In reply to Dave Garnett: Some are, yes (as of June last year).
I also second the sugegstions to think about communication. I had serious rope drag having put a right angle in the rope and I, in thta way that you can only think when on the pointy end, that I had run out of 70metre rope. I was unable to communicate with Mark who was seconding that pitch and this incresaed the difficulty and anxiety.
It was the only E1 I led that year, so is low in the grade. It was a bit of a fight though - the feeling it left me with was more akin to having done a winter chimney than gliding over sun kissed rock.
I would try to climb in exposed, (mountain / coastal,) situations as the exposure can be quite intimidating if you are not use to it.
Take long slings for the wooden chocks on the main pitch, (if they are still there?)
I'm not a great crack climber and it wasn't a problem - the route climbs cracks rather than being a crack climb if that makes sense.
not sure when in the summer you are thinking but Rich will be helping some of our clients to also fulfil there dream to get to the top. If you are there at the same time come and say hello. 14th till 24th July, we will be staying at the campsite in Stromness.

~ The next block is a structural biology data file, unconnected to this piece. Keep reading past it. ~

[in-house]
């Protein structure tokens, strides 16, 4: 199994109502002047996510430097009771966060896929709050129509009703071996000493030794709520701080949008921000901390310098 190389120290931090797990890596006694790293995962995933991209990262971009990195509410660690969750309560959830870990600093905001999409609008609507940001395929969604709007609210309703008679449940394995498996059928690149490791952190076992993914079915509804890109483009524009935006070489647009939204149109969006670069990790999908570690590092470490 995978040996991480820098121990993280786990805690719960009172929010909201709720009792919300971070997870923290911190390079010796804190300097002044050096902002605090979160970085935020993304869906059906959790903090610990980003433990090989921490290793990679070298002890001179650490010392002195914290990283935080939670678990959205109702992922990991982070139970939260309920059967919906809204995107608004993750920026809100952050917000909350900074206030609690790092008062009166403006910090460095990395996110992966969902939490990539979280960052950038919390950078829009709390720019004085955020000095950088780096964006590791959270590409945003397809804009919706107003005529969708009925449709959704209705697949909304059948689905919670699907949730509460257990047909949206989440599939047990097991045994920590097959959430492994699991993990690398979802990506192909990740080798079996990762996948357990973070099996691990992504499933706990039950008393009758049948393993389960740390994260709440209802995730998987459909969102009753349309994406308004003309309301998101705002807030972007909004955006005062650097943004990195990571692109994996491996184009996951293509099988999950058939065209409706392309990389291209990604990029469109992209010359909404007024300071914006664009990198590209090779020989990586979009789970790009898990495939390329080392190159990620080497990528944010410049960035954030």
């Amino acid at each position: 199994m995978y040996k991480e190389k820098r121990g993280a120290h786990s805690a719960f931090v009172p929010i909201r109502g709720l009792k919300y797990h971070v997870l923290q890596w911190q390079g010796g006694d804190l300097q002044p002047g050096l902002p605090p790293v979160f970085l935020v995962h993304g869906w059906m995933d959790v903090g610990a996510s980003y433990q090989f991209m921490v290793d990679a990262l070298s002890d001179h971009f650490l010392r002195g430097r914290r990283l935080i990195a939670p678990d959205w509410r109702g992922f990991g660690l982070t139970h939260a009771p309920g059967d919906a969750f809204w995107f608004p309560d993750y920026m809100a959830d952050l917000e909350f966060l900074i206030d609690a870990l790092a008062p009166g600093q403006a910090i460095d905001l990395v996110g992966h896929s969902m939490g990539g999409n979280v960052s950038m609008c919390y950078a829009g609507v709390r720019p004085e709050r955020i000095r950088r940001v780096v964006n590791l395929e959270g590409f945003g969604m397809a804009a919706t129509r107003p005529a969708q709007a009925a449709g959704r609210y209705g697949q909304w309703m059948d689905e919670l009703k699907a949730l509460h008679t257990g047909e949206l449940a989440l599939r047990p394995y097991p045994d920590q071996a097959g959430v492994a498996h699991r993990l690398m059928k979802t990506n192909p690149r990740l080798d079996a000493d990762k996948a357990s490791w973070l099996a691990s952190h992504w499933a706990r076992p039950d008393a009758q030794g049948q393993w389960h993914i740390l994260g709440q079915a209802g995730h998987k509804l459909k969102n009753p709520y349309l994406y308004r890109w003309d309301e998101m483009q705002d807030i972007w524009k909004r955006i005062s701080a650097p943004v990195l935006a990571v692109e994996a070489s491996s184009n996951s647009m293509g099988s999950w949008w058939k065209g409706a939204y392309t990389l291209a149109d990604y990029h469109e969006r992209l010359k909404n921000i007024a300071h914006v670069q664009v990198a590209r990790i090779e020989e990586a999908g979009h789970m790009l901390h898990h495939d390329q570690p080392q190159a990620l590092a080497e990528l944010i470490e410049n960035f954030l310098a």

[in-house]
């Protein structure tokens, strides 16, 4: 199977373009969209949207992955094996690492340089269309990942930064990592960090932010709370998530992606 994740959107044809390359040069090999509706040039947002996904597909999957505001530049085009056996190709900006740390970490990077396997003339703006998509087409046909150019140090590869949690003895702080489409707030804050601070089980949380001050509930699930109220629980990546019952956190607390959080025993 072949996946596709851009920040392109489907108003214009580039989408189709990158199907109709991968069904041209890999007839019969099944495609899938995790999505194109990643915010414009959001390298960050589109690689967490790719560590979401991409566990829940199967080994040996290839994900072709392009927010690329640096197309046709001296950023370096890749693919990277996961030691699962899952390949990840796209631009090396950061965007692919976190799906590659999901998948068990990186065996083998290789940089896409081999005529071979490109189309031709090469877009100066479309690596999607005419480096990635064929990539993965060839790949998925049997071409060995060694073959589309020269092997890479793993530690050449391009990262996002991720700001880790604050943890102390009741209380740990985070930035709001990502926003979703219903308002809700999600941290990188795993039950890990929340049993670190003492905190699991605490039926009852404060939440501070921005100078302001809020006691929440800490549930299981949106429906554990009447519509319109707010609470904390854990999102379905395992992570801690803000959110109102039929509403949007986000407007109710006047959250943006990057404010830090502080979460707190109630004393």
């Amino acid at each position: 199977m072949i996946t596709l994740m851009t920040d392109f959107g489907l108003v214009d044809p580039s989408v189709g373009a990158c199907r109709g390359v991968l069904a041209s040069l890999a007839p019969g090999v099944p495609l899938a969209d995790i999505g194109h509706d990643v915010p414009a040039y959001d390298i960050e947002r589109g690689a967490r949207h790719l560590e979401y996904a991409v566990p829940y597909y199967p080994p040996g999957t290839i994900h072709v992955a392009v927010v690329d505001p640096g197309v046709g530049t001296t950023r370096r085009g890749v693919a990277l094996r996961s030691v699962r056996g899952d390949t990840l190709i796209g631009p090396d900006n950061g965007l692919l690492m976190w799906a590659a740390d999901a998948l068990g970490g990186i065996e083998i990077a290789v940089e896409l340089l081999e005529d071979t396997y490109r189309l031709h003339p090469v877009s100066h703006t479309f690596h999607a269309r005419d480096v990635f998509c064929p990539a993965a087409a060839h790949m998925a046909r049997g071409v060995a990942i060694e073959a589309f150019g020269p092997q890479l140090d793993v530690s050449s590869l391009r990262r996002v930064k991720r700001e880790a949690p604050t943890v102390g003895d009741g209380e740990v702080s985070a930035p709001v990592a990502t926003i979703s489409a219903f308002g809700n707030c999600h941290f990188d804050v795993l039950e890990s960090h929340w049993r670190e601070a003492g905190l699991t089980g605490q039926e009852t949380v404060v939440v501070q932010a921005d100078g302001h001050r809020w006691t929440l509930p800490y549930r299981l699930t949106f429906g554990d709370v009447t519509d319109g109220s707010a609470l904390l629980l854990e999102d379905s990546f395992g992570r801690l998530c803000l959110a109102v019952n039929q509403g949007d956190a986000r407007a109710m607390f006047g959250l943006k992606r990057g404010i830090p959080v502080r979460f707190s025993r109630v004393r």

In reply to Fiona McFarlane:
We did it at the end of April last year and there was no problem with gulls. The belays are all a bit in need of TLC, so take extra gear / tat / maillons to back them up if you feel nervous. Pitch 2 would be very conditions dependant. We had perfect conditions and it felt around HVS - would feel much worse if damp. Cams above WC 4 not essential but the odd one would be handy. Utterly fantastic experience.
Those of our party in proper boots on the damp descent path were less nervous than me in my trainers.
Enjoy, its fab.